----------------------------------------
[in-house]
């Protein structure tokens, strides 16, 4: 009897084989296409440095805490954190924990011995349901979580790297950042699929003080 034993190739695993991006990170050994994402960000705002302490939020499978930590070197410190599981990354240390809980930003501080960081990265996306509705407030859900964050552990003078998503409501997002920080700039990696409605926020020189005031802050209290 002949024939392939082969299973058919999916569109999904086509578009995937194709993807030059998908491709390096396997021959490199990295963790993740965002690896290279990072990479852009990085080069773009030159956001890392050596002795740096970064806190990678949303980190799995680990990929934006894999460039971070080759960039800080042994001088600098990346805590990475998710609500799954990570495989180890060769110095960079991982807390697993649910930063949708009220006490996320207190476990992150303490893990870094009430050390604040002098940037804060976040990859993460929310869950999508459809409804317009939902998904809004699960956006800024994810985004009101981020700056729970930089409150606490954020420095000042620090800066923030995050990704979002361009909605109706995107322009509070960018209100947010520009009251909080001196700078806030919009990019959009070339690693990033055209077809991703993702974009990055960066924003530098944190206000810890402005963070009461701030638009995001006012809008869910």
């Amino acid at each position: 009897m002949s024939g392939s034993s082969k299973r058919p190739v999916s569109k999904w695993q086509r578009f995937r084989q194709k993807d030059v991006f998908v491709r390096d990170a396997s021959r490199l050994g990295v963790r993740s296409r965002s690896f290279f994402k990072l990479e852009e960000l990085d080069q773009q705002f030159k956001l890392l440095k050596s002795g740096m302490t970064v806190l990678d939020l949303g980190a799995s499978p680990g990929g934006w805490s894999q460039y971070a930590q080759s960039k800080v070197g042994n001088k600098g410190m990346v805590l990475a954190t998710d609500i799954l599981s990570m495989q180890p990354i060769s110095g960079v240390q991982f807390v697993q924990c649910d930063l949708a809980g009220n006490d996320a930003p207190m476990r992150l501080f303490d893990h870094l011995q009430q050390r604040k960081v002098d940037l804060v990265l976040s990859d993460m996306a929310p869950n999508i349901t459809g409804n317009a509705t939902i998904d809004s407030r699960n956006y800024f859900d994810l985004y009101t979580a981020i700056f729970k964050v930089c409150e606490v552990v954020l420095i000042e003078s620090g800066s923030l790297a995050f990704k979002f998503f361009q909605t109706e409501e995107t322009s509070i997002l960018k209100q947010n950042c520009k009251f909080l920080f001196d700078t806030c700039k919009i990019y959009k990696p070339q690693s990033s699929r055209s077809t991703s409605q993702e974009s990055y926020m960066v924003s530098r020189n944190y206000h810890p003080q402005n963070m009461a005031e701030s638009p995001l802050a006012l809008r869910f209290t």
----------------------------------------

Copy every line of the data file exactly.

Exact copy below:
[in-house]
């Protein structure tokens, strides 16, 4: 009897084989296409440095805490954190924990011995349901979580790297950042699929003080 034993190739695993991006990170050994994402960000705002302490939020499978930590070197410190599981990354240390809980930003501080960081990265996306509705407030859900964050552990003078998503409501997002920080700039990696409605926020020189005031802050209290 002949024939392939082969299973058919999916569109999904086509578009995937194709993807030059998908491709390096396997021959490199990295963790993740965002690896290279990072990479852009990085080069773009030159956001890392050596002795740096970064806190990678949303980190799995680990990929934006894999460039971070080759960039800080042994001088600098990346805590990475998710609500799954990570495989180890060769110095960079991982807390697993649910930063949708009220006490996320207190476990992150303490893990870094009430050390604040002098940037804060976040990859993460929310869950999508459809409804317009939902998904809004699960956006800024994810985004009101981020700056729970930089409150606490954020420095000042620090800066923030995050990704979002361009909605109706995107322009509070960018209100947010520009009251909080001196700078806030919009990019959009070339690693990033055209077809991703993702974009990055960066924003530098944190206000810890402005963070009461701030638009995001006012809008869910």
């Amino acid at each position: 009897m002949s024939g392939s034993s082969k299973r058919p190739v999916s569109k999904w695993q086509r578009f995937r084989q194709k993807d030059v991006f998908v491709r390096d990170a396997s021959r490199l050994g990295v963790r993740s296409r965002s690896f290279f994402k990072l990479e852009e960000l990085d080069q773009q705002f030159k956001l890392l440095k050596s002795g740096m302490t970064v806190l990678d939020l949303g980190a799995s499978p680990g990929g934006w805490s894999q460039y971070a930590q080759s960039k800080v070197g042994n001088k600098g410190m990346v805590l990475a954190t998710d609500i799954l599981s990570m495989q180890p990354i060769s110095g960079v240390q991982f807390v697993q924990c649910d930063l949708a809980g009220n006490d996320a930003p207190m476990r992150l501080f303490d893990h870094l011995q009430q050390r604040k960081v002098d940037l804060v990265l976040s990859d993460m996306a929310p869950n999508i349901t459809g409804n317009a509705t939902i998904d809004s407030r699960n956006y800024f859900d994810l985004y009101t979580a981020i700056f729970k964050v930089c409150e606490v552990v954020l420095i000042e003078s620090g800066s923030l790297a995050f990704k979002f998503f361009q909605t109706e409501e995107t322009s509070i997002l960018k209100q947010n950042c520009k009251f909080l920080f001196d700078t806030c700039k919009i990019y959009k990696p070339q690693s990033s699929r055209s077809t991703s409605q993702e974009s990055y926020m960066v924003s530098r020189n944190y206000h810890p003080q402005n963070m009461a005031e701030s638009p995001l802050a006012l809008r869910f209290t």